Of critical importance is the precedent this proposal sets for further gains on Just and Equitable  Transition. As long as the agreement explicitly acknowledges that APS and its partners in NGS,  Four Corners and Cholla indeed have a responsibility to assist the Navajo Nation, both  financially and through other resources, in its efforts to rebuild a post-coal economy, we can  accept the compromise amount agreed to officially by President Nez and the Navajo Nation  leadership. We will hold APS to its promise of supporting our further efforts to use this  agreement as a foundation for getting the other principals in these three plants – Tucson  Electric Power, Salt River Project, NV Energy, U.S. Bureau of Reclamation, Central Arizona  Project, PacifiCorp, the Los Angeles Department of Water and Power and Public Service of New  Mexico – to recognize and act on their obligations to support the Nation’s just and equitable  transition; as well as working on the federal level to secure potential additional financial  support. 

It is absolutely important that this agreement also works to secure a definitive retirement date  for FCPP absolutely no later than 2031. We understand that contractual and legal obligations  may prevent APS from making such a statement with respect to the other owners in FCPP,  specifically Navajo Transitional Energy Co., but it is critical that APS understands that continued 

operation of FCPP presents a barrier to Just and Equitable Transition for our communities on the  Navajo Nation. We do not support the operation of FCPP beyond APS’s 2031 exit date from coal.  We have been through this before with the retirement of NGS. Despite the 2017 announcement  that the plant would retire at the end of 2019, SRP entertained offers by other companies to buy  

and operate NGS for a full two years past the retirement announcement. This created a  significant obstacle to the Nation’s transition to a post-coal economy. It created false hope and  prevented a more aggressive move to clean energy – a move that is critical for addressing our  water crisis. Because of this failure, Navajo efforts to begin transitioning away from coal are  more than two years behind where they should be and 50 years behind the rest of the Country in  water infrastructure development. We do not want and cannot afford to see the Navajo Nation  and its enterprises continue to invest in energy where there is no market. To that end, while APS  may not officially be able to set a retirement date for FCPP, we are seeking its commitment to  work cooperatively, creatively and constructively with us on ways to ensure that FCPP retires  when APS determines the plant’s useful economic life is over, absolutely no later than 2031 and  probably before that.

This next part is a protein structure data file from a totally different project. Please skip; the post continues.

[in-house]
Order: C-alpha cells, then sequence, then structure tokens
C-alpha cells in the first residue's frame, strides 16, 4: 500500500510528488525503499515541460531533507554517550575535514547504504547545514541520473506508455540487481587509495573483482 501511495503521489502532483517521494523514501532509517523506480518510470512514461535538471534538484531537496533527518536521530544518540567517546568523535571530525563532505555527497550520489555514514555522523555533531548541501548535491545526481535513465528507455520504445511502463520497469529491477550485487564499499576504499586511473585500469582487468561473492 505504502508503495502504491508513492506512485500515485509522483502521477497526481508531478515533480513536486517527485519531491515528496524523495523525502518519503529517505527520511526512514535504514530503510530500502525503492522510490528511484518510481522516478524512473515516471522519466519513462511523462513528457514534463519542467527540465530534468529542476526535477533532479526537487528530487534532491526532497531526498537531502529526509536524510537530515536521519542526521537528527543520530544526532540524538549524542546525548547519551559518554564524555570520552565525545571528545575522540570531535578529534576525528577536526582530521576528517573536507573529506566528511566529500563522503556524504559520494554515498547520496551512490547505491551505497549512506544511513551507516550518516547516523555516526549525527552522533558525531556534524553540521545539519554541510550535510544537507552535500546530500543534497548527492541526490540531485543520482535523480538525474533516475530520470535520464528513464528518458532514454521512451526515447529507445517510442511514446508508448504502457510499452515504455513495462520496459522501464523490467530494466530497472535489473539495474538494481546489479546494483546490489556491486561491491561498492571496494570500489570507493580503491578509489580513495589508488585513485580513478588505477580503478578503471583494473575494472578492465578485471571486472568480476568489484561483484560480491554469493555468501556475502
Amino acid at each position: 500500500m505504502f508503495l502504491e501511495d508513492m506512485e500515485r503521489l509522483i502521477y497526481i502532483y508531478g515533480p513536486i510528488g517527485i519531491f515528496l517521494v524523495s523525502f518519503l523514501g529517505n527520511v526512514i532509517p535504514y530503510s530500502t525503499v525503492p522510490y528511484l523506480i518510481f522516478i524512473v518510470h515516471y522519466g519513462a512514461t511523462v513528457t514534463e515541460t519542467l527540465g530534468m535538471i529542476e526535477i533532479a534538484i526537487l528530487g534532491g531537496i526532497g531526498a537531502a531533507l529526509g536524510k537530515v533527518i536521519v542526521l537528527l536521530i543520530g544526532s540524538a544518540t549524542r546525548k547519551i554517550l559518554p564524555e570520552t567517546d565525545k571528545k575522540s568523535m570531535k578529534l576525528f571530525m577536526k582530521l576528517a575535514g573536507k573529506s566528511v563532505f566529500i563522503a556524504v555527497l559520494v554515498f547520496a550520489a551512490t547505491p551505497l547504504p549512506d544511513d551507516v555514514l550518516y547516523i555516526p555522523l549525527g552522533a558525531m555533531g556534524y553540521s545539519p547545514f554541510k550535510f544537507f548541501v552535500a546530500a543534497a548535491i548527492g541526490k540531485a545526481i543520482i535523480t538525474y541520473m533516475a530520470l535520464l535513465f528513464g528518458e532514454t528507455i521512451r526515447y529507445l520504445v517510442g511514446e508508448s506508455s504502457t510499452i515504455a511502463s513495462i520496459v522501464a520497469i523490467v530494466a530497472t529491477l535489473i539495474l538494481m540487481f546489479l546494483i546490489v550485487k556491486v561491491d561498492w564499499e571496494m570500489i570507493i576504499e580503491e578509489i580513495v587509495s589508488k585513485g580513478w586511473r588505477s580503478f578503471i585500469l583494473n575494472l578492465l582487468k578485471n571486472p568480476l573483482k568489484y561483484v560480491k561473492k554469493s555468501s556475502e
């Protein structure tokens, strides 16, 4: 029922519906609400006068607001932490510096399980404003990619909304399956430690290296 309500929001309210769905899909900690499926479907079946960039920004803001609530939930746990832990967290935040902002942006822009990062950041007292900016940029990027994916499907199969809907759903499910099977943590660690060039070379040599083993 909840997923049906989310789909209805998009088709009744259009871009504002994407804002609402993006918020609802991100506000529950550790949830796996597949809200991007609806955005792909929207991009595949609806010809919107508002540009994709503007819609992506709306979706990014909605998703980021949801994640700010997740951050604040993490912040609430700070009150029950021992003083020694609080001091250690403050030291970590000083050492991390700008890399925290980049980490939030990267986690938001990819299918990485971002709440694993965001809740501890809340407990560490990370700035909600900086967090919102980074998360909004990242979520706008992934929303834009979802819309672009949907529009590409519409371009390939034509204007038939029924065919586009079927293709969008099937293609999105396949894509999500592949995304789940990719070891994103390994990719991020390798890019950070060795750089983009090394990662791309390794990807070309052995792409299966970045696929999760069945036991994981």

1. Direct payment to the Navajo Nation of $100 million, at $10 million a year for 10  years, with the funds covered through APS rates. 

The Citizen Groups support this offer. Given the vast profits that APS has reaped from the  operation of these three large coal-burning power plants for many decades, we maintain  the position that such an amount should be considered a minimum. This transition and  equity funding must be spread across a number of Navajo communities: Shiprock,  Fruitland and Nenahnezad are central for transition at Four Corners; the LeChee area for  NGS; and the Holbrook area for the impending closure of Cholla in the near future. In  addition, communities on the Navajo Nation associated with fuel delivery to these  facilities, including Kayenta and Black Mesa, deserve to be part of the Just and Equitable  Transition funding considerations by APS. We are willing to support the proposed  settlement of $100 million if approved by the Navajo Nation, but the Citizen Groups  stand by our testimony and that of President Nez, requesting direct just transition  support of $100,000 per megawatt of peak ownership, a total of $192 million. Given the  immediate needs for transition support now, and not just related to the future  retirement of Four Corners, we would like APS to consider an alternate payment  schedule of $20 million over five years rather than $10 million a year over a decade.